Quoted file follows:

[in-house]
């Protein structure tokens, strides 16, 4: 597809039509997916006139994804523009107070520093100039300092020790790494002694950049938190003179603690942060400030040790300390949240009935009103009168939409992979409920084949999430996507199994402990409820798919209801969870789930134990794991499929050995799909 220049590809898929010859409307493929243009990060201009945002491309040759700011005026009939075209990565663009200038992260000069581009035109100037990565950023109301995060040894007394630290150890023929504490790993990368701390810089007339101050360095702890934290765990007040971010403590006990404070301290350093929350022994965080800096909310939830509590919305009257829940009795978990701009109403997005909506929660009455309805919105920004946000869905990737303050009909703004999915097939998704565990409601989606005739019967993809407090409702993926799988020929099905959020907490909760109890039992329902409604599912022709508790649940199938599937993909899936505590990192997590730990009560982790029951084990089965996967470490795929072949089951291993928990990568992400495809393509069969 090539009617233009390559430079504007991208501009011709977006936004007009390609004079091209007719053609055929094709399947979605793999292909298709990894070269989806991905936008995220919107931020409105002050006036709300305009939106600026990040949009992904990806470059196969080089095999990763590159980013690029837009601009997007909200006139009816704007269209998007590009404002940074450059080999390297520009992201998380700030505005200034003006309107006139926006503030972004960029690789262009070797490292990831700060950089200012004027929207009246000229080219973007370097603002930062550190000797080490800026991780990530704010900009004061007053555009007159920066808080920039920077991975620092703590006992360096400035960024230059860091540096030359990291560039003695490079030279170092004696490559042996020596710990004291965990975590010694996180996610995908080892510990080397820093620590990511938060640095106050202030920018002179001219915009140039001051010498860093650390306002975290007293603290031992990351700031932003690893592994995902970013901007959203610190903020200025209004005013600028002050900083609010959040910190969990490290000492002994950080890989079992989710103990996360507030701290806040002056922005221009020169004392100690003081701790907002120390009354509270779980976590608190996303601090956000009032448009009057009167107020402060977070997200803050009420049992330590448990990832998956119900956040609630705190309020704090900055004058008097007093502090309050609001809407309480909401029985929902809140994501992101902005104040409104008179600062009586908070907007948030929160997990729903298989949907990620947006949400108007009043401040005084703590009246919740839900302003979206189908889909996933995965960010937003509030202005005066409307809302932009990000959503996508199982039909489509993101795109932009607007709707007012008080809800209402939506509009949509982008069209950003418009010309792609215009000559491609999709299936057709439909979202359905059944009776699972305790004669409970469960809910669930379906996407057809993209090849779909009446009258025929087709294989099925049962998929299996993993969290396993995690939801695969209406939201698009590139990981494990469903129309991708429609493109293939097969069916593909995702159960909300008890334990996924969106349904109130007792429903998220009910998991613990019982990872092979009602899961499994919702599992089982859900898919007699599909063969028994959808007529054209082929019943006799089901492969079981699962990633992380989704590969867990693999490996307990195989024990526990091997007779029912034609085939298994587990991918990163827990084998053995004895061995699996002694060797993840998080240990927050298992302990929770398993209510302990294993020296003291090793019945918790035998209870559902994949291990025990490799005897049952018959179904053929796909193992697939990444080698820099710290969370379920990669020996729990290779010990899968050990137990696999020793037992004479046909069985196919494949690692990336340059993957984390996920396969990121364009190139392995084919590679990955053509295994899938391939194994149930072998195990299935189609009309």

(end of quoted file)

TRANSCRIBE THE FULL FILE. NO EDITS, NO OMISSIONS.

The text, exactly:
[in-house]
């Protein structure tokens, strides 16, 4: 597809039509997916006139994804523009107070520093100039300092020790790494002694950049938190003179603690942060400030040790300390949240009935009103009168939409992979409920084949999430996507199994402990409820798919209801969870789930134990794991499929050995799909 220049590809898929010859409307493929243009990060201009945002491309040759700011005026009939075209990565663009200038992260000069581009035109100037990565950023109301995060040894007394630290150890023929504490790993990368701390810089007339101050360095702890934290765990007040971010403590006990404070301290350093929350022994965080800096909310939830509590919305009257829940009795978990701009109403997005909506929660009455309805919105920004946000869905990737303050009909703004999915097939998704565990409601989606005739019967993809407090409702993926799988020929099905959020907490909760109890039992329902409604599912022709508790649940199938599937993909899936505590990192997590730990009560982790029951084990089965996967470490795929072949089951291993928990990568992400495809393509069969 090539009617233009390559430079504007991208501009011709977006936004007009390609004079091209007719053609055929094709399947979605793999292909298709990894070269989806991905936008995220919107931020409105002050006036709300305009939106600026990040949009992904990806470059196969080089095999990763590159980013690029837009601009997007909200006139009816704007269209998007590009404002940074450059080999390297520009992201998380700030505005200034003006309107006139926006503030972004960029690789262009070797490292990831700060950089200012004027929207009246000229080219973007370097603002930062550190000797080490800026991780990530704010900009004061007053555009007159920066808080920039920077991975620092703590006992360096400035960024230059860091540096030359990291560039003695490079030279170092004696490559042996020596710990004291965990975590010694996180996610995908080892510990080397820093620590990511938060640095106050202030920018002179001219915009140039001051010498860093650390306002975290007293603290031992990351700031932003690893592994995902970013901007959203610190903020200025209004005013600028002050900083609010959040910190969990490290000492002994950080890989079992989710103990996360507030701290806040002056922005221009020169004392100690003081701790907002120390009354509270779980976590608190996303601090956000009032448009009057009167107020402060977070997200803050009420049992330590448990990832998956119900956040609630705190309020704090900055004058008097007093502090309050609001809407309480909401029985929902809140994501992101902005104040409104008179600062009586908070907007948030929160997990729903298989949907990620947006949400108007009043401040005084703590009246919740839900302003979206189908889909996933995965960010937003509030202005005066409307809302932009990000959503996508199982039909489509993101795109932009607007709707007012008080809800209402939506509009949509982008069209950003418009010309792609215009000559491609999709299936057709439909979202359905059944009776699972305790004669409970469960809910669930379906996407057809993209090849779909009446009258025929087709294989099925049962998929299996993993969290396993995690939801695969209406939201698009590139990981494990469903129309991708429609493109293939097969069916593909995702159960909300008890334990996924969106349904109130007792429903998220009910998991613990019982990872092979009602899961499994919702599992089982859900898919007699599909063969028994959808007529054209082929019943006799089901492969079981699962990633992380989704590969867990693999490996307990195989024990526990091997007779029912034609085939298994587990991918990163827990084998053995004895061995699996002694060797993840998080240990927050298992302990929770398993209510302990294993020296003291090793019945918790035998209870559902994949291990025990490799005897049952018959179904053929796909193992697939990444080698820099710290969370379920990669020996729990290779010990899968050990137990696999020793037992004479046909069985196919494949690692990336340059993957984390996920396969990121364009190139392995084919590679990955053509295994899938391939194994149930072998195990299935189609009309």